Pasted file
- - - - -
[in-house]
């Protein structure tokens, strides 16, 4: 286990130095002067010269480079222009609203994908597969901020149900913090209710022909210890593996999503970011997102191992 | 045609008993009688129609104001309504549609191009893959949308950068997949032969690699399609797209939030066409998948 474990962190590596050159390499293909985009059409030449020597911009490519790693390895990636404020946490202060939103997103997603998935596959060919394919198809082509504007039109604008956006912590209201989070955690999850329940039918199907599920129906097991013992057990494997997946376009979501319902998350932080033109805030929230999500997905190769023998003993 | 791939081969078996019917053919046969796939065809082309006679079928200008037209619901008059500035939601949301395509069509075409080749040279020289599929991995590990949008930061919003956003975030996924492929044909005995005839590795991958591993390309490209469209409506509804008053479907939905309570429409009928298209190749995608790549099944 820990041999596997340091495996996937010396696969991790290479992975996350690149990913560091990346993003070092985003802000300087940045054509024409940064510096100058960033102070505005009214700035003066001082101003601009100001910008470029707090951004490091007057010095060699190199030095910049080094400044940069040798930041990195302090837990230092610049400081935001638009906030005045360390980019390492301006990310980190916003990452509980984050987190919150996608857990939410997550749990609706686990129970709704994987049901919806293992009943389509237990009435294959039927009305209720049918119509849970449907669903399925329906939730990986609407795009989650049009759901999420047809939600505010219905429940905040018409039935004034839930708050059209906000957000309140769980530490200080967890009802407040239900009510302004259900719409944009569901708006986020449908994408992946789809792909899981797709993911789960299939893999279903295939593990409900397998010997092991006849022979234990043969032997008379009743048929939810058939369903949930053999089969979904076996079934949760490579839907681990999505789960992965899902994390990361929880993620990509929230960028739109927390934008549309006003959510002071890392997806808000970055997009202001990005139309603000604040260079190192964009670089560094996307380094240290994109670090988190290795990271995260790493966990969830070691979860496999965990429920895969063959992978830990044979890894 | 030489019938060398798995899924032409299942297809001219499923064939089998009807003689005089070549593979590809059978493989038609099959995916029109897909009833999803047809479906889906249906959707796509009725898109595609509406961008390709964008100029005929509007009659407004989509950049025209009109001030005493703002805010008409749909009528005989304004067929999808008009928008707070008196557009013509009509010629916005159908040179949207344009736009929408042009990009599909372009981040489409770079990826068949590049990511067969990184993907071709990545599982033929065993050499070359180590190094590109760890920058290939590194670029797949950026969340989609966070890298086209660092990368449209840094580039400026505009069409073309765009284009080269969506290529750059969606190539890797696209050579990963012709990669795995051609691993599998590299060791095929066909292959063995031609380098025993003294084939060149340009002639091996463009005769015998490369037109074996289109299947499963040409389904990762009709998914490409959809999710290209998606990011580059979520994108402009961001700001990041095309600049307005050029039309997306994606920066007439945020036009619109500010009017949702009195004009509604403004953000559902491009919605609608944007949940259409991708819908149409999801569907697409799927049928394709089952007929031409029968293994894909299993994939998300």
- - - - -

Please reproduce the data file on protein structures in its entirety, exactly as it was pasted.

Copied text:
[in-house]
């Protein structure tokens, strides 16, 4: 286990130095002067010269480079222009609203994908597969901020149900913090209710022909210890593996999503970011997102191992 | 045609008993009688129609104001309504549609191009893959949308950068997949032969690699399609797209939030066409998948 474990962190590596050159390499293909985009059409030449020597911009490519790693390895990636404020946490202060939103997103997603998935596959060919394919198809082509504007039109604008956006912590209201989070955690999850329940039918199907599920129906097991013992057990494997997946376009979501319902998350932080033109805030929230999500997905190769023998003993 | 791939081969078996019917053919046969796939065809082309006679079928200008037209619901008059500035939601949301395509069509075409080749040279020289599929991995590990949008930061919003956003975030996924492929044909005995005839590795991958591993390309490209469209409506509804008053479907939905309570429409009928298209190749995608790549099944 820990041999596997340091495996996937010396696969991790290479992975996350690149990913560091990346993003070092985003802000300087940045054509024409940064510096100058960033102070505005009214700035003066001082101003601009100001910008470029707090951004490091007057010095060699190199030095910049080094400044940069040798930041990195302090837990230092610049400081935001638009906030005045360390980019390492301006990310980190916003990452509980984050987190919150996608857990939410997550749990609706686990129970709704994987049901919806293992009943389509237990009435294959039927009305209720049918119509849970449907669903399925329906939730990986609407795009989650049009759901999420047809939600505010219905429940905040018409039935004034839930708050059209906000957000309140769980530490200080967890009802407040239900009510302004259900719409944009569901708006986020449908994408992946789809792909899981797709993911789960299939893999279903295939593990409900397998010997092991006849022979234990043969032997008379009743048929939810058939369903949930053999089969979904076996079934949760490579839907681990999505789960992965899902994390990361929880993620990509929230960028739109927390934008549309006003959510002071890392997806808000970055997009202001990005139309603000604040260079190192964009670089560094996307380094240290994109670090988190290795990271995260790493966990969830070691979860496999965990429920895969063959992978830990044979890894 | 030489019938060398798995899924032409299942297809001219499923064939089998009807003689005089070549593979590809059978493989038609099959995916029109897909009833999803047809479906889906249906959707796509009725898109595609509406961008390709964008100029005929509007009659407004989509950049025209009109001030005493703002805010008409749909009528005989304004067929999808008009928008707070008196557009013509009509010629916005159908040179949207344009736009929408042009990009599909372009981040489409770079990826068949590049990511067969990184993907071709990545599982033929065993050499070359180590190094590109760890920058290939590194670029797949950026969340989609966070890298086209660092990368449209840094580039400026505009069409073309765009284009080269969506290529750059969606190539890797696209050579990963012709990669795995051609691993599998590299060791095929066909292959063995031609380098025993003294084939060149340009002639091996463009005769015998490369037109074996289109299947499963040409389904990762009709998914490409959809999710290209998606990011580059979520994108402009961001700001990041095309600049307005050029039309997306994606920066007439945020036009619109500010009017949702009195004009509604403004953000559902491009919605609608944007949940259409991708819908149409999801569907697409799927049928394709089952007929031409029968293994894909299993994939998300």